Patria-Kaye Aarons | My grandpa
The year 2016, for me, like many others, delivered a swift kick to the behind. A series of unfortunate events made me think twice about rubbishing those who said leap years bring crosses. Personal, financial and business issues set out to either toughen my mettle or ruin me.
In one big last lick, 2016 took not only my grandfather, but also my boyfriend's grandfather on the same day, December 30.
Today, I want to pay tribute to my grandfather; a good, gentle, decent superhero.
Whether you called him Airy, Lucky Boy, Tailor, Ply Ply, Daddy or Grandpa, Walter Morris Aarons earned two things from you - your respect and your love.
The only son for Ina and Daniel Aarons, who also had five girls collectively, he was born in St Ann but spent most of his life in St Mary.
According to his sisters, Grandpa didn't like school. But while other kids played hooky to get up to some kind of trouble, Grandpa 'skulled' school to plant sweet potato behind the house. He loved to farm.
His love of farming was not enough for Miss Ina, who decided that if he wasn't going to learn his book, he had to learn a skill. She sent him to train with the local tailor. Grandpa was excellent at it. He had a keen eye for perfectly fitted garments and had a steady hand with scissors and a sewing machine.
But his love for the earth kept calling him. After his tailoring apprenticeship, he went to live with his sister Iris in St Thomas to try farming there.
"Pops, St Thomas is cane .. and cane work hard. This isn't planting sweet potato in the backyard. I don't think you can manage." That was the concern expressed by his big sister.
However, Grandpa was never one to be defeated by a problem. So he conditioned his mind and took on the challenge of working in the cane field.
He should have listened to his sister. Very quickly in the experiment, he realised that he really couldn't manage cane-piece work and packed up his things and returned to St Mary.
RETURN TO HOME
He did return to St Thomas, though this time to practise the trade his mother insisted he learnt: tailoring. Grandpa loved tailoring - and the ladies loved the tailor. That gave birth to his 16 blessings (his children): eight with his wife, Winnie, and eight with the women who loved him.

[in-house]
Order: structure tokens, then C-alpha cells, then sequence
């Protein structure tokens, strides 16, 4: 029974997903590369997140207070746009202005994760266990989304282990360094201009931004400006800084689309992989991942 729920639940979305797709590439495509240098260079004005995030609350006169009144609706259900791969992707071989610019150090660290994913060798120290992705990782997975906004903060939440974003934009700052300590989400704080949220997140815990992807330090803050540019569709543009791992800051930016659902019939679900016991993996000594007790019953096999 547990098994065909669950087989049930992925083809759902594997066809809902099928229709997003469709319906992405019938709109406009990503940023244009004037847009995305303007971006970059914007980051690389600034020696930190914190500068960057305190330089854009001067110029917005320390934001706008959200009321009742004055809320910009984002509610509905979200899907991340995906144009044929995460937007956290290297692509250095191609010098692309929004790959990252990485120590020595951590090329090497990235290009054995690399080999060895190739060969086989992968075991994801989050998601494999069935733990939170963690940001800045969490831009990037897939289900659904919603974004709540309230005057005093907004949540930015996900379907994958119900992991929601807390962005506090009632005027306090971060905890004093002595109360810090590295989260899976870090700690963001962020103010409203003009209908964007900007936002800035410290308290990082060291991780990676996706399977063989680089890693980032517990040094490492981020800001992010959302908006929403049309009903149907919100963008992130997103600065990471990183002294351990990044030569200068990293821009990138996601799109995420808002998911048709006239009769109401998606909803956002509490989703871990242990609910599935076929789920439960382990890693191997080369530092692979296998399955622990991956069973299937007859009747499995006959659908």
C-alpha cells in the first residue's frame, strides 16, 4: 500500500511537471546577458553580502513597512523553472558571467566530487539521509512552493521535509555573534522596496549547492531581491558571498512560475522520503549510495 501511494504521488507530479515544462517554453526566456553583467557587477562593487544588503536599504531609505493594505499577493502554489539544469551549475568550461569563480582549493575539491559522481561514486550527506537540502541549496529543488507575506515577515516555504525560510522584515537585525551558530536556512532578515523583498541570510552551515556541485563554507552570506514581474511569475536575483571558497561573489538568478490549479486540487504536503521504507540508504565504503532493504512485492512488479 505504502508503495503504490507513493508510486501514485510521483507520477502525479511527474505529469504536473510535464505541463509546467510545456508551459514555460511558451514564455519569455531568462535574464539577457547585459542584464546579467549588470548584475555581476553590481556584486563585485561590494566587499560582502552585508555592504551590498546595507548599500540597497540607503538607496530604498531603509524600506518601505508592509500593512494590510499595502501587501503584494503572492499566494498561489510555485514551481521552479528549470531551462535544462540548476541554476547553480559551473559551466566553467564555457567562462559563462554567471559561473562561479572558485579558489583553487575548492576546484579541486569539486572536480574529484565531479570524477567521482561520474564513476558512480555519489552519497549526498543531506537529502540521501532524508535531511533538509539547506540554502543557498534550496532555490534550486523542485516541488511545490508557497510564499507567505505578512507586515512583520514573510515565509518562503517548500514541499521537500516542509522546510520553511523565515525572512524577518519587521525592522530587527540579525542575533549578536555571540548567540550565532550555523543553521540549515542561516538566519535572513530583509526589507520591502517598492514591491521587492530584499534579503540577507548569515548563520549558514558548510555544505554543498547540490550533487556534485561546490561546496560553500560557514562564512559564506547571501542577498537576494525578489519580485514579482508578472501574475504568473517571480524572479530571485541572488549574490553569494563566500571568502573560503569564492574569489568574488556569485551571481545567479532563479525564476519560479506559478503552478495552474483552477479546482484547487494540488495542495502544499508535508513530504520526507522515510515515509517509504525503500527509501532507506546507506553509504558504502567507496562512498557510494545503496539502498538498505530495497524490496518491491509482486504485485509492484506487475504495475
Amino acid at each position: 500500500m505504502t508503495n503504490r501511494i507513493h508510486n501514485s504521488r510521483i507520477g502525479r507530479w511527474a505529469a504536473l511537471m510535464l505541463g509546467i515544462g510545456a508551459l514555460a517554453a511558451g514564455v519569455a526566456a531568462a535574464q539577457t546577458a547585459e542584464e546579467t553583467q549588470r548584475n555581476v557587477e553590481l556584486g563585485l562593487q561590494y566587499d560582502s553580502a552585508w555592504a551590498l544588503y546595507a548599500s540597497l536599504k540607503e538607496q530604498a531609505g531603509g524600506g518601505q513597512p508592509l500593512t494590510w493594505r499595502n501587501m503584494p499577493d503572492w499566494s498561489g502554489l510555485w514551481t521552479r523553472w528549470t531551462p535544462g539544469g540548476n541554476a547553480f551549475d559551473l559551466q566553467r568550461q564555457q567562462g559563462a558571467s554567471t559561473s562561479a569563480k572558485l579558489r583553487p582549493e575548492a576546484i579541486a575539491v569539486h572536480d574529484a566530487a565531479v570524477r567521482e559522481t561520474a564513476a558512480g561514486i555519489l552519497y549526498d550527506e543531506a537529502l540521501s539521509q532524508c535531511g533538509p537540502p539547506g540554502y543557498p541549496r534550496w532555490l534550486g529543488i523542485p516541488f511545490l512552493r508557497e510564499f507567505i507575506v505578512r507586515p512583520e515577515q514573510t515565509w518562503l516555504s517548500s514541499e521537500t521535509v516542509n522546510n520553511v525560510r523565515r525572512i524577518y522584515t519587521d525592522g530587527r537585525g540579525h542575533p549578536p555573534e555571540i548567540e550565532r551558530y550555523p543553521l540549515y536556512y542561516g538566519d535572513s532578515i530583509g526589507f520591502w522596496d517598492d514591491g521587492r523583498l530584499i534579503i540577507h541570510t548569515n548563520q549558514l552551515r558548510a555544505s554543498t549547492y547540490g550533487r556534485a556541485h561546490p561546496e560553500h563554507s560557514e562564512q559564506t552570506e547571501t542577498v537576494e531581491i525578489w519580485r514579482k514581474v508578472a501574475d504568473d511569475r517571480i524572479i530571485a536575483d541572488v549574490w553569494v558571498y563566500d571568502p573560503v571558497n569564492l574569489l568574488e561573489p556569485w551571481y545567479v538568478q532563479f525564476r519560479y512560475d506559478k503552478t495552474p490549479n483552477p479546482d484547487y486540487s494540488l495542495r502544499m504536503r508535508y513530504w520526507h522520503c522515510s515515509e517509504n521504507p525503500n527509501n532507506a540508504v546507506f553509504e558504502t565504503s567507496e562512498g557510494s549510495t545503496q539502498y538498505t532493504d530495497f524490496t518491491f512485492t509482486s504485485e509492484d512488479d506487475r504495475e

Nothing in this world was more important to him than his children. He believed that as a man, it was his duty to provide for them. Grandpa couldn't knead a dumpling, but he was going to ensure he bought the flour for the mothers to cook. No job was too big or small for him to do to ensure his children ate, taking part-time gigs as a bread shop assistant or a banana plantation hand just to make ends meet.
Grandpa believed that you should get up and work for what you want. It's a trait he taught his children; and they taught their children. He may not have liked school, but he made sure his children did. And he saw every single one of them through to success.
When the relevance of a tailor had diminished, Grandpa needed a new full-time income source. He saw an opportunity to provide transportation to his community of Dressikie. Problem is, he couldn't drive. My grandfather bought a bus and learnt to drive at the same time. Problem solved.
Skanky was his first bus. And nothing broke down more than Skanky. It didn't deter my grandpa. He pushed though the challenges and, over time, bought bigger and better buses. Every child in the district took Grandpa's bus to school. Money or no money, he would never leave you on the side of the road.
For the community, Grandpa's bus was their favourite method of transportation. But for us, his grandkids, it was Marble, his donkey. We all loved going to bush on Marble, with Grandpa's calm voice telling us the secret commands, letting Marble know when to go and when to stop.
My grandpa knew he was loved. We celebrated his life when he turned 60, and again when he turned 80. And there were no words left unsaid.
When he could no longer be fiercely independent Airy, he made his peace with his God and he was ready. He died where he wanted to be: at home, in his bed at Dressikie, just as the sun was setting on his Sabbath. After 83 years of sacrifice, and farming, and sewing, and love and laughter, and serving his fellow man and his God, my grandpa now sleeps.
And it is well.